Commission insists EU-Canada deal will not compromise production standards

The European Commission has insisted the new EU-Canada global trade deal will not compromise the EU’s standards of production or allow in lower standard imports.

The European Parliament this week voted in favour of the Comprehensive Economic and Trade Agreement between the EU and Canada (CETA) which could now come into force as early as this spring.

The deal removes almost 99% of tariffs currently affecting trade between the two countries, in most cases as soon as the deal comes into effect.

Tariff barriers will not be removed on certain agricultural products, for example, dairy, poultry and eggs, although there does not appear to be mention of pork.

Canada will eliminate duties worth €400 million for goods originating in the EU on the first day of its implementation, according to the Commission.

Brussels insisted the deal created ‘new opportunities for farmers and food producers, while fully protecting the sensitivities of the EU’.

It said the EU’s openings on certain products are ‘limited and calibrated and are balanced out by Canadian openings that satisfy important European exporting interests’.

Canada has agreed to protect 143 ‘distinctive’ agricultural food and drink products from specific geographical regions in the EU, ranging from Roquefort cheese, to balsamic vinegar from Modena and Dutch Gouda cheese.

They will be protected from imitations at a level comparable to EU law and will avoid the risk of being considered generic in Canada.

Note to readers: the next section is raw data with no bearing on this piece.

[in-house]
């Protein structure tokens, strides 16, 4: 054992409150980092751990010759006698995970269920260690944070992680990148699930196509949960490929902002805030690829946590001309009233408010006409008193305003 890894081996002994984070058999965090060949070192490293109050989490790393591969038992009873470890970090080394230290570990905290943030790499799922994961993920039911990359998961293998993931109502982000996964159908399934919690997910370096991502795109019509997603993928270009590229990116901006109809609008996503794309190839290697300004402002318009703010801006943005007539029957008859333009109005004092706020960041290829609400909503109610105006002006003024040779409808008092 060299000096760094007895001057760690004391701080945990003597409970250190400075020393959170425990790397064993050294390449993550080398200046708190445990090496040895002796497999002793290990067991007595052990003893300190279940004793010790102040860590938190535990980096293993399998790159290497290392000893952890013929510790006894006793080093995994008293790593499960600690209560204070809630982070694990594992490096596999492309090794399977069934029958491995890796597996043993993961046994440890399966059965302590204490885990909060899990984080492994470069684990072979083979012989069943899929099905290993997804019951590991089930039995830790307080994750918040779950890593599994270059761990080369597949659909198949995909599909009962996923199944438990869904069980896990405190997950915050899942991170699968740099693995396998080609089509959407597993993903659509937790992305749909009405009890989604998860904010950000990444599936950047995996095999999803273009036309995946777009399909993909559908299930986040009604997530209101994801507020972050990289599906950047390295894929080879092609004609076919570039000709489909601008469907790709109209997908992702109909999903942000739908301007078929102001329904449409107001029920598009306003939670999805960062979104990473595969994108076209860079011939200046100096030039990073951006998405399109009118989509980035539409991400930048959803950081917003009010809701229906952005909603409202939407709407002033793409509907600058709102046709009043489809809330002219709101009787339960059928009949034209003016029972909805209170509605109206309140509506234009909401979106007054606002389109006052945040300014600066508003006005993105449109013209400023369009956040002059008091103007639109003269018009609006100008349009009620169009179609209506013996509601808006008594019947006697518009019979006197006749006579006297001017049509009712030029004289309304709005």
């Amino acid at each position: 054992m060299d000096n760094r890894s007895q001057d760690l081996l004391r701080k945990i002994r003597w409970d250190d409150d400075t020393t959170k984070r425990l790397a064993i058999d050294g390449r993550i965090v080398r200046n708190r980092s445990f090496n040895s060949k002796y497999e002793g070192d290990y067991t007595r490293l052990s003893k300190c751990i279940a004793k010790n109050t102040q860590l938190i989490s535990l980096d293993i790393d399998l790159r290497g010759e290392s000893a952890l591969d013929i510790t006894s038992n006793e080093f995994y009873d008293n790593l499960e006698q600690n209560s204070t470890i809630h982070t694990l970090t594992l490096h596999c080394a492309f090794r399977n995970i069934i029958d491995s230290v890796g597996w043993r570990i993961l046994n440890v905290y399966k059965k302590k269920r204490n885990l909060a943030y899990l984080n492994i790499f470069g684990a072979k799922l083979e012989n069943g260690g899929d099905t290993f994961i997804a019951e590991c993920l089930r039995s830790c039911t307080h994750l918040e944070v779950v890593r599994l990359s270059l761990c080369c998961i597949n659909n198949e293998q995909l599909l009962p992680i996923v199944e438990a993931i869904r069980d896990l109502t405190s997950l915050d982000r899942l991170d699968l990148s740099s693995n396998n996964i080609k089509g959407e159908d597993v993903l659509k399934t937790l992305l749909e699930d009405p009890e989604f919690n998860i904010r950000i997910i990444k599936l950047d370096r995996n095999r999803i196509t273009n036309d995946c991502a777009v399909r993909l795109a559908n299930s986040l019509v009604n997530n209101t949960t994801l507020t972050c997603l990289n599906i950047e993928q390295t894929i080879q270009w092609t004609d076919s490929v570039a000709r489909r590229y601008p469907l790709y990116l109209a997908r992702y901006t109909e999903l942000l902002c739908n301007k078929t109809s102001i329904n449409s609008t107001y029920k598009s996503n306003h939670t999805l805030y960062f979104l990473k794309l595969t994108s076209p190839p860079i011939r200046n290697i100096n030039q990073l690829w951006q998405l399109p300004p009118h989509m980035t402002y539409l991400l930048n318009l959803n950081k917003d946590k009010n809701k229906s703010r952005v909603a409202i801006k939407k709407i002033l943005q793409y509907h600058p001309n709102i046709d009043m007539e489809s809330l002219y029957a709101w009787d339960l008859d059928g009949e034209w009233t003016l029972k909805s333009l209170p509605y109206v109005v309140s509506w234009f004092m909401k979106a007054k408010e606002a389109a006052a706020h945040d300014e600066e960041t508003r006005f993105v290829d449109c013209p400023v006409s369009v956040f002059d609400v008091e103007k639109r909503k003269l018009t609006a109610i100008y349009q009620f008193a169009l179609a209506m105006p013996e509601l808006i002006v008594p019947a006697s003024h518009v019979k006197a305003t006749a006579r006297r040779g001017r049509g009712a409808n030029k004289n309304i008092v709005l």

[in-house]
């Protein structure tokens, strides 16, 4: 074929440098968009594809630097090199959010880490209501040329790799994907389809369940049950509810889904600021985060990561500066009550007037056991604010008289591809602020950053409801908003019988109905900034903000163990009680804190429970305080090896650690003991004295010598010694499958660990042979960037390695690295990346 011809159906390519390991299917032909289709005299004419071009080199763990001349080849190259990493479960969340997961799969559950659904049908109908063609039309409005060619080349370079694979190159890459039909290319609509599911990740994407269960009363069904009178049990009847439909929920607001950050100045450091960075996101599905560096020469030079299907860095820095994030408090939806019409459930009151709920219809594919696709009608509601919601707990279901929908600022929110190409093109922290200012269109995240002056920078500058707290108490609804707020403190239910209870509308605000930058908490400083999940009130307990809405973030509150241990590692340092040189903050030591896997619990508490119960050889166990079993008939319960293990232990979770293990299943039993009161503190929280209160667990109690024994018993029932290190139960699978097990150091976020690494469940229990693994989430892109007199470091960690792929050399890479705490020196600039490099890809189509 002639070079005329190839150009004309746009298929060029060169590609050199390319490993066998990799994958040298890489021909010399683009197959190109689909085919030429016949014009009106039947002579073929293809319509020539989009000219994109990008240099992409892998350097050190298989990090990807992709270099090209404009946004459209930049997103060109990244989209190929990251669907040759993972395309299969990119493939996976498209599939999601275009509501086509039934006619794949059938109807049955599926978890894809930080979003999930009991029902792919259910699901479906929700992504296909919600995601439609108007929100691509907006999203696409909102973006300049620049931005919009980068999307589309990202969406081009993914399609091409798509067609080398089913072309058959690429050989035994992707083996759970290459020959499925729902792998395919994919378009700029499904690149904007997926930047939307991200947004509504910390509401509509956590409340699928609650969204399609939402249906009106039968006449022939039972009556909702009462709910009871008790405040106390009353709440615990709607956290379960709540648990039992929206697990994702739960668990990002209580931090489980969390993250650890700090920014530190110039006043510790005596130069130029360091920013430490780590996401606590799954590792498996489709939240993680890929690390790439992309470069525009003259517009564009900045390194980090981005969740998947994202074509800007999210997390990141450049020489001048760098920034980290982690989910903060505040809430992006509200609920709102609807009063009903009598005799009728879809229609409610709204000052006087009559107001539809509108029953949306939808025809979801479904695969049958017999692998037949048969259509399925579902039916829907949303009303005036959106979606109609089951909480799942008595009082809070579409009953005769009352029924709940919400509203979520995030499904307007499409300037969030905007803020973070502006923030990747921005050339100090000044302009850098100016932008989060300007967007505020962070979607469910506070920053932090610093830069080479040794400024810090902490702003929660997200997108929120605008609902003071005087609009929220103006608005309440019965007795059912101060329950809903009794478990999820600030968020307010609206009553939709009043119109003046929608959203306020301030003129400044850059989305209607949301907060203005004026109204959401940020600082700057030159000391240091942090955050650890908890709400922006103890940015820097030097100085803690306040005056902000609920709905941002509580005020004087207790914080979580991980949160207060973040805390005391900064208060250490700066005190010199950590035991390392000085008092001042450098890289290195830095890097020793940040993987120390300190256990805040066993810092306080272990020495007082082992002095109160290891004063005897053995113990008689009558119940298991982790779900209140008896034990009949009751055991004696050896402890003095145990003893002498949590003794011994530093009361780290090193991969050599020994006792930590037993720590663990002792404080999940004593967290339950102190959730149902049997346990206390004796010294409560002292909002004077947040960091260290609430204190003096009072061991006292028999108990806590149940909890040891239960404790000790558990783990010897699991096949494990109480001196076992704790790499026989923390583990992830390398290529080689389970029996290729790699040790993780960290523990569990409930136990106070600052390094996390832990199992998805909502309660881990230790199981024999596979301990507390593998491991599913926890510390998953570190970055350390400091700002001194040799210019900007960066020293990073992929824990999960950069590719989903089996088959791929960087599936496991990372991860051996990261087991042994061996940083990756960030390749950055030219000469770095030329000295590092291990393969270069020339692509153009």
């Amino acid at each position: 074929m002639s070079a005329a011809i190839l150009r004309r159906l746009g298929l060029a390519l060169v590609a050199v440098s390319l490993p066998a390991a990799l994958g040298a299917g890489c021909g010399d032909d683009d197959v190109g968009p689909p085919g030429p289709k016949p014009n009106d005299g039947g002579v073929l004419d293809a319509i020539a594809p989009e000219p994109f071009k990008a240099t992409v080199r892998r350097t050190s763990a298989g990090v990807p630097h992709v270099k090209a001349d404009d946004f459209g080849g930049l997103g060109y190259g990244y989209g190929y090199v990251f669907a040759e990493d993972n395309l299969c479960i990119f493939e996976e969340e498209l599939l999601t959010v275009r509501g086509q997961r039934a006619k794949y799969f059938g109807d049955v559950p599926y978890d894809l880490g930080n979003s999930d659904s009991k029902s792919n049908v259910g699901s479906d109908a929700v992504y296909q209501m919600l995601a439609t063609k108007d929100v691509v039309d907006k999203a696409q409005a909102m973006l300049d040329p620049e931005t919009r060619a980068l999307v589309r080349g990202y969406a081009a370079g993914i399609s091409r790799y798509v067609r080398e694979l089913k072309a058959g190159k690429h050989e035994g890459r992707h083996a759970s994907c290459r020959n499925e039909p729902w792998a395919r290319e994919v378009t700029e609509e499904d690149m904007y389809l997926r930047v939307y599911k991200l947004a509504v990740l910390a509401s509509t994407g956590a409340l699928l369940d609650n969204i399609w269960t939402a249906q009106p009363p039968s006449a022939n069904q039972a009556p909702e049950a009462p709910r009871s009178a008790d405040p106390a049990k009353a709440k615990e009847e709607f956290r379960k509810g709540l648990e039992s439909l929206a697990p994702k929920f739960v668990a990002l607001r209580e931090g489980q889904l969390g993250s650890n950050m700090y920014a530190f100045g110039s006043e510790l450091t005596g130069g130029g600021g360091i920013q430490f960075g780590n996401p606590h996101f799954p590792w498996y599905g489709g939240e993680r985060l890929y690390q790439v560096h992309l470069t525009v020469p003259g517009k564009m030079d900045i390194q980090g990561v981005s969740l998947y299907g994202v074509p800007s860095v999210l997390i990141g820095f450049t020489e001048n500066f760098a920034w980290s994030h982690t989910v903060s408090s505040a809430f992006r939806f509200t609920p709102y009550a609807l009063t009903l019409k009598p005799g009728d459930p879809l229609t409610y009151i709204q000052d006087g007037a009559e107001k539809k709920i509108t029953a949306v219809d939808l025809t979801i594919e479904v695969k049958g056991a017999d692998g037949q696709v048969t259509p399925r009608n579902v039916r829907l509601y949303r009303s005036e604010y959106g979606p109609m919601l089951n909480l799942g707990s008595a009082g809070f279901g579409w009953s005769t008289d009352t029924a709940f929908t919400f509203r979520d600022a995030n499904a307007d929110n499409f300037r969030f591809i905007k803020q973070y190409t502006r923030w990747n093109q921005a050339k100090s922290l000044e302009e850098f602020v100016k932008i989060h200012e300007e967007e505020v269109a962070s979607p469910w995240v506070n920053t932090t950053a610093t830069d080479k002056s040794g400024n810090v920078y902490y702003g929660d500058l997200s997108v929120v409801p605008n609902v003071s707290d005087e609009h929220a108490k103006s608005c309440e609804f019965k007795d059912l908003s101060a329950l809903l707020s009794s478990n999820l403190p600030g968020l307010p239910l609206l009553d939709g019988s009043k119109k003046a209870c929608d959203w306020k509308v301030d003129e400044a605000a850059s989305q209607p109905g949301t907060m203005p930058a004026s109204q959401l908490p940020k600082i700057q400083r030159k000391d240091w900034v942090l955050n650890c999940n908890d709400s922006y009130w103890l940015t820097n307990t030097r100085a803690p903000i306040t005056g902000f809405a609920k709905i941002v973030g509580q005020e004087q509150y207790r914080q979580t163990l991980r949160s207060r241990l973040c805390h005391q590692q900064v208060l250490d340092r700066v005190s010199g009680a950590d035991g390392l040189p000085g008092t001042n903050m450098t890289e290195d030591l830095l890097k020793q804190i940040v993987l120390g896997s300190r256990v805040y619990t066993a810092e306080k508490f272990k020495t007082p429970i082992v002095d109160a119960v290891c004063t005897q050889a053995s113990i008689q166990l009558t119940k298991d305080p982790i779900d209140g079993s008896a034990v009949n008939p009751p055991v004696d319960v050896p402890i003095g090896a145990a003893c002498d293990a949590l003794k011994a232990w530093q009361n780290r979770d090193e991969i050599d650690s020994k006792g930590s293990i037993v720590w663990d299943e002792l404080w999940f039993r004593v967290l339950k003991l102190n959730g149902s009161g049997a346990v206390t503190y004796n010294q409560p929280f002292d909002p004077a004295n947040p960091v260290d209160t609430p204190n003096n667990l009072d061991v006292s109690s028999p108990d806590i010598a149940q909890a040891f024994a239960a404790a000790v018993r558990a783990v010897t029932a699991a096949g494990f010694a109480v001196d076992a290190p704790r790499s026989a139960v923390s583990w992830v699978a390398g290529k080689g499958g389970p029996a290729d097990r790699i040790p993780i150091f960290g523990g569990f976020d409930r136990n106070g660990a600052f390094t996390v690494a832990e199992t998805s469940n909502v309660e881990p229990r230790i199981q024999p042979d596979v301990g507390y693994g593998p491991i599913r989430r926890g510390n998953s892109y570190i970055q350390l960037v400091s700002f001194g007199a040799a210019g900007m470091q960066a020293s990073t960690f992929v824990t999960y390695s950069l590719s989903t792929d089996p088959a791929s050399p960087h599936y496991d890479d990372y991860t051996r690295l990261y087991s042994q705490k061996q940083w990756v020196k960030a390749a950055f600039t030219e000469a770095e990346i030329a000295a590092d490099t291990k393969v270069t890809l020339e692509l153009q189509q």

But in its response to the deal, the Commission has repeatedly to reassure the EU food sector and consumers that the deal will not pave the way for lower standard imports, a major concern for the pig sector, not just here, but as the UK seeks to forge new post-Brexit trade deals.

Import standards

The Commission said: “All imports from Canada have to satisfy EU rules and regulations. For example, only hormone-free meat will ever be imported into the EU.”

It added: “Free trade does not mean lowering or changing EU standards that protect people’s health and safety, social rights, their rights as consumers or the environment.

“These standards will remain untouched, and imports from Canada will have to satisfy all EU product rules and regulations – without exception. This means that CETA will not change the way the EU regulates food safety, including on GMO products or the ban on hormone-treated beef.”

The deal was approved by 408 votes to 254, with 33 abstentions in the European Parliament in Strasbourg.

“By adopting CETA, we chose openness and growth and high standards over protectionism and stagnation,” Parliament’s rapporteur for the CETA agreement Artis Pabriks (EPP, LV) said.

European Commission president Jean-Claude Juncker said: “EU companies and citizens will start to reap the benefits that the agreement offers as soon as possible.”

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About The Author

Editor of LBM titles Pig World and Farm Business and group editor of Agronomist and Arable Farmer. National Pig Association's webmaster. Previously political editor at Farmers Guardian for many years and also worked Farmers Weekly. Occasional farming media pundit. Brought up on a Leicestershire farm, now work from a shed in the garden in Oxfordshire. Big fan of Leicester City and Leicester Tigers. Occasional cricketer.